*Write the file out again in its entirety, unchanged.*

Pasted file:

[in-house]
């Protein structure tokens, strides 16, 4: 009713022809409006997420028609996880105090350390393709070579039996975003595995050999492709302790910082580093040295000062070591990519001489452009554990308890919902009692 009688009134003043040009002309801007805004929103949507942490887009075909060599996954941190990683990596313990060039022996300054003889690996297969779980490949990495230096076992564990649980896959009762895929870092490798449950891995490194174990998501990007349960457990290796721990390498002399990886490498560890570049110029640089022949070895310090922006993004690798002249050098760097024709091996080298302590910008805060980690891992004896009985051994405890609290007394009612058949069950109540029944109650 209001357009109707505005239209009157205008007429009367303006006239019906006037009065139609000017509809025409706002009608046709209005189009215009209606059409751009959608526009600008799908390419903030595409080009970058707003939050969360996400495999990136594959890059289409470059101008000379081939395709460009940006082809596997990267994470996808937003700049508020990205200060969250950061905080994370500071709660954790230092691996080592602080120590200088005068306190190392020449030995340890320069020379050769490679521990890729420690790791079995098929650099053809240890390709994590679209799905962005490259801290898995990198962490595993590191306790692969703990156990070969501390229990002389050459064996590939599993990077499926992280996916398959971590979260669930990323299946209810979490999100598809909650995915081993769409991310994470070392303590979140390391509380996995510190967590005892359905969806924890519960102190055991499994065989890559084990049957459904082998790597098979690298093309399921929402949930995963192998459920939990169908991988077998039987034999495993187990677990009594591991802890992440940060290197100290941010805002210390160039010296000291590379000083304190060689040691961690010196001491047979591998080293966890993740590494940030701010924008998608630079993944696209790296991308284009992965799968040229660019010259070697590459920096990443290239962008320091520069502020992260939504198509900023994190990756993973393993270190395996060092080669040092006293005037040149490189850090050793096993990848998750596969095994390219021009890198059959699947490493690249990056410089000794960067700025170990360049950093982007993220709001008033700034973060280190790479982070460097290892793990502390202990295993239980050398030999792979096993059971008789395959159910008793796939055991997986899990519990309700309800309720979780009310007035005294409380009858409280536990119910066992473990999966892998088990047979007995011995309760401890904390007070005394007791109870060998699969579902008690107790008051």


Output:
[in-house]
């Protein structure tokens, strides 16, 4: 009713022809409006997420028609996880105090350390393709070579039996975003595995050999492709302790910082580093040295000062070591990519001489452009554990308890919902009692 009688009134003043040009002309801007805004929103949507942490887009075909060599996954941190990683990596313990060039022996300054003889690996297969779980490949990495230096076992564990649980896959009762895929870092490798449950891995490194174990998501990007349960457990290796721990390498002399990886490498560890570049110029640089022949070895310090922006993004690798002249050098760097024709091996080298302590910008805060980690891992004896009985051994405890609290007394009612058949069950109540029944109650 209001357009109707505005239209009157205008007429009367303006006239019906006037009065139609000017509809025409706002009608046709209005189009215009209606059409751009959608526009600008799908390419903030595409080009970058707003939050969360996400495999990136594959890059289409470059101008000379081939395709460009940006082809596997990267994470996808937003700049508020990205200060969250950061905080994370500071709660954790230092691996080592602080120590200088005068306190190392020449030995340890320069020379050769490679521990890729420690790791079995098929650099053809240890390709994590679209799905962005490259801290898995990198962490595993590191306790692969703990156990070969501390229990002389050459064996590939599993990077499926992280996916398959971590979260669930990323299946209810979490999100598809909650995915081993769409991310994470070392303590979140390391509380996995510190967590005892359905969806924890519960102190055991499994065989890559084990049957459904082998790597098979690298093309399921929402949930995963192998459920939990169908991988077998039987034999495993187990677990009594591991802890992440940060290197100290941010805002210390160039010296000291590379000083304190060689040691961690010196001491047979591998080293966890993740590494940030701010924008998608630079993944696209790296991308284009992965799968040229660019010259070697590459920096990443290239962008320091520069502020992260939504198509900023994190990756993973393993270190395996060092080669040092006293005037040149490189850090050793096993990848998750596969095994390219021009890198059959699947490493690249990056410089000794960067700025170990360049950093982007993220709001008033700034973060280190790479982070460097290892793990502390202990295993239980050398030999792979096993059971008789395959159910008793796939055991997986899990519990309700309800309720979780009310007035005294409380009858409280536990119910066992473990999966892998088990047979007995011995309760401890904390007070005394007791109870060998699969579902008690107790008051």